With an increase in the volume of cyclists on our roads today, recent awareness initiatives have focused on training local officials in the importance of bicycle safety. In October 2018, the Coastal Alabama Livable Communities Coalition organized free training to educate local police officers on how to effectively enforce bicycle safety regulations.
“Having more informed citizens and law enforcement is an important step to give cyclists extra reassurance when riding through our streets,” Blanton adds.
A Chain Reaction
Other efforts have been aimed to improve accessibility. Delta Bike Project, a nonprofit community bike shop, has been instrumental in introducing bicycling to a broader, more diverse community audience.
“We have people from all walks of life come into the shop — from low-income residents who depend on bicycling as their only form of transportation to veteran riders who bring in their bikes for repair,” says Jenn Greene, director of Delta Bike Project.
Beyond our local community, Delta Bike Project has also helped put Mobile on the map as an emerging cycling destination for visitors. The organization’s annual fundraiser, Gears & Beers, has grown exponentially in size since adding a 100-mile route option when it became part of the Alabama Backroads Century Series, a network of 13 different 100-mile cycling events throughout the state, in 2017.
As a result, the event now attracts more than 1,000 participants from around the Southeast and contributes an estimated $1.5 million to our local economy, according to a 2017 economic impact study. “Of all the Century Series events in Alabama, Gears & Beers generated the highest economic impact,” Greene adds. “It provides a huge boost to local tourism and shines a positive light on Mobile’s growing presence as a cycling destination.”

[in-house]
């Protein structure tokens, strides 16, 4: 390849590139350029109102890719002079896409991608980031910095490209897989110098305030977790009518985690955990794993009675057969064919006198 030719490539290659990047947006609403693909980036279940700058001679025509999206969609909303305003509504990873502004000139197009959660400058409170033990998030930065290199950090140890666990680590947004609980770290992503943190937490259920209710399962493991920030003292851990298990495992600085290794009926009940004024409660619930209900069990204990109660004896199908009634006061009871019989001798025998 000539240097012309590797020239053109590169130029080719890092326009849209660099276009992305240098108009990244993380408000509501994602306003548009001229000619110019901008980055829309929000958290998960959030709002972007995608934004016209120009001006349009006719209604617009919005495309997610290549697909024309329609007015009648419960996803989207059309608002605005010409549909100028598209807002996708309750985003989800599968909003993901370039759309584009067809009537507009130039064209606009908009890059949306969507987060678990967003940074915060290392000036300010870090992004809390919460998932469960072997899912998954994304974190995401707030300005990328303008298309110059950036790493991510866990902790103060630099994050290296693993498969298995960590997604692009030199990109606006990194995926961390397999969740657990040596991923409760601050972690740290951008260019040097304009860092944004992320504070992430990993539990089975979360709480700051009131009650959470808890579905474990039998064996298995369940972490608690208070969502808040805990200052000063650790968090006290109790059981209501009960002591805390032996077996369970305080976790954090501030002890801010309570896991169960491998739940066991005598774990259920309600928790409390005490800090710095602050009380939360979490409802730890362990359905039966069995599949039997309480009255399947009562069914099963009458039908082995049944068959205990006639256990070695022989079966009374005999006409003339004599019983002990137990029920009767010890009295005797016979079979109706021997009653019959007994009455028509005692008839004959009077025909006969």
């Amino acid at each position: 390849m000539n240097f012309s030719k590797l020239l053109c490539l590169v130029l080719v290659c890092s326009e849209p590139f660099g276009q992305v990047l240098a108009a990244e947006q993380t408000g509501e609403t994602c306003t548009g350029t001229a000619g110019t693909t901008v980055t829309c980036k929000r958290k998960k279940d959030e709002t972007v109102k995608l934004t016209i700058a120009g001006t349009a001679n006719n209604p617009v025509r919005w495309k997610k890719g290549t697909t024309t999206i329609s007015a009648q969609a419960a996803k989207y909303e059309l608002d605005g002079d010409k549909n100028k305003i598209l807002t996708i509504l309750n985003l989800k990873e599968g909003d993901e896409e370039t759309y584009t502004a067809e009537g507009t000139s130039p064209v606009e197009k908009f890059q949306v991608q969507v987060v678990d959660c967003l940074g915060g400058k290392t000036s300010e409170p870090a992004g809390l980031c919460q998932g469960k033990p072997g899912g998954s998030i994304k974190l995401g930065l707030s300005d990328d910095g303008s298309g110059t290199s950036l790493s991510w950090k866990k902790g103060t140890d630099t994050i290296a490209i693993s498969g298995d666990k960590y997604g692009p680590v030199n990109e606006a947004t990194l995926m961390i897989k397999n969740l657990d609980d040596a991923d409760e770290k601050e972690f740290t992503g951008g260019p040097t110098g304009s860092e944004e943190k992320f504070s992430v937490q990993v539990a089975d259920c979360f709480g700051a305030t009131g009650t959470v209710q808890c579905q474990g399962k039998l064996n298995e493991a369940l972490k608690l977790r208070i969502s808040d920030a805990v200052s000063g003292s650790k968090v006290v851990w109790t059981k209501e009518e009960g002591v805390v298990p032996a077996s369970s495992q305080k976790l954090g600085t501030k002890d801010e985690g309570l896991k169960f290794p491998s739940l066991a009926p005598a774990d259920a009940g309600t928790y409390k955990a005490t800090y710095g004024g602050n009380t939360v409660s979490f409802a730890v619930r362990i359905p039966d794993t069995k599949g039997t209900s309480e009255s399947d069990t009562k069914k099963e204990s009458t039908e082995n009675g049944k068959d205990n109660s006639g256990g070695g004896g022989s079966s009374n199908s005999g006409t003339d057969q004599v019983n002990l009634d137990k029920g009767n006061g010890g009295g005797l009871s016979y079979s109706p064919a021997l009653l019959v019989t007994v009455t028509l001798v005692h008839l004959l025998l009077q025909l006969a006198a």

The City of Mobile has also played a major role in creating a more bicycle-friendly community. Once completed, the Three Mile Creek Trail, a 12-mile, multiuse trail system, will extend from the University of South Alabama to Downtown Mobile.
“Imagine being able to ride a bike from South Alabama to Downtown Mobile without ever having to be on a road,” says Blanton. “This will be a huge game changer.”
Providing residents with more places to ride is just one piece of solving Mobile’s bicycle puzzle. The City has also launched LimeBike, an international bike-sharing program that began servicing Mobile last August. Hundreds of bikes are now available to ride around town at only $1 per 30 minutes.
With long-term plans to incorporate more bike lanes throughout the city, a majority of the Three Mile Creek Trail still to be completed and LimeBike in its first year of operation, Mobile’s bicycling buzz is only getting started — and it’s a sight our local cycling community loves to see.
“Bicycling provides so many benefits for a healthy community,” says Luce. “It’s great to witness the momentum happening in Mobile.”
Local Bike Shops
Adventure Earth | 478-1000. adventure-earth.com
Cadence 120 | 344-7435. cadence120.com
Delta Bike Project | deltabikeproject.org Tuesdays 6 – 9 p.m. Sundays 12 – 5 p.m.
Trek Bicycle Store | 607-1156. trekbikes.com
Annual Cycling Events
Crepe Myrtle Trail Ride | April 13
Tour de Bay | May 4
Good Life Ride | May 11
Gears & Beers | November 9